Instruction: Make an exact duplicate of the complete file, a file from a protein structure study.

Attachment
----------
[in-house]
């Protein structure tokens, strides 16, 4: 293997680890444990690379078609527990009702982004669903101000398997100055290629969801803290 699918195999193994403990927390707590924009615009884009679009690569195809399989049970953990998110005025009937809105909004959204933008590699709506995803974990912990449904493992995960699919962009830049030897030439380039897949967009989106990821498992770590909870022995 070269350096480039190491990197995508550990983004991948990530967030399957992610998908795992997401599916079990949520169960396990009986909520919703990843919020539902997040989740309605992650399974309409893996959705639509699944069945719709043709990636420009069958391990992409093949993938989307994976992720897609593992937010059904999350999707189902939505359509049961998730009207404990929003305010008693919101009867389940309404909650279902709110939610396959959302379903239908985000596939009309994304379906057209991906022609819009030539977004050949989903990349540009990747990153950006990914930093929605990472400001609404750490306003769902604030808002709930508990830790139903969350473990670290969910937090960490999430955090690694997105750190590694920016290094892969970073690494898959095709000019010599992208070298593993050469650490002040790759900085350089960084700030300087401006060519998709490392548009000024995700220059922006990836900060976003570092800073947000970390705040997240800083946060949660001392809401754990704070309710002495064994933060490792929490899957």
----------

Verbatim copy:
[in-house]
């Protein structure tokens, strides 16, 4: 293997680890444990690379078609527990009702982004669903101000398997100055290629969801803290 699918195999193994403990927390707590924009615009884009679009690569195809399989049970953990998110005025009937809105909004959204933008590699709506995803974990912990449904493992995960699919962009830049030897030439380039897949967009989106990821498992770590909870022995 070269350096480039190491990197995508550990983004991948990530967030399957992610998908795992997401599916079990949520169960396990009986909520919703990843919020539902997040989740309605992650399974309409893996959705639509699944069945719709043709990636420009069958391990992409093949993938989307994976992720897609593992937010059904999350999707189902939505359509049961998730009207404990929003305010008693919101009867389940309404909650279902709110939610396959959302379903239908985000596939009309994304379906057209991906022609819009030539977004050949989903990349540009990747990153950006990914930093929605990472400001609404750490306003769902604030808002709930508990830790139903969350473990670290969910937090960490999430955090690694997105750190590694920016290094892969970073690494898959095709000019010599992208070298593993050469650490002040790759900085350089960084700030300087401006060519998709490392548009000024995700220059922006990836900060976003570092800073947000970390705040997240800083946060949660001392809401754990704070309710002495064994933060490792929490899957």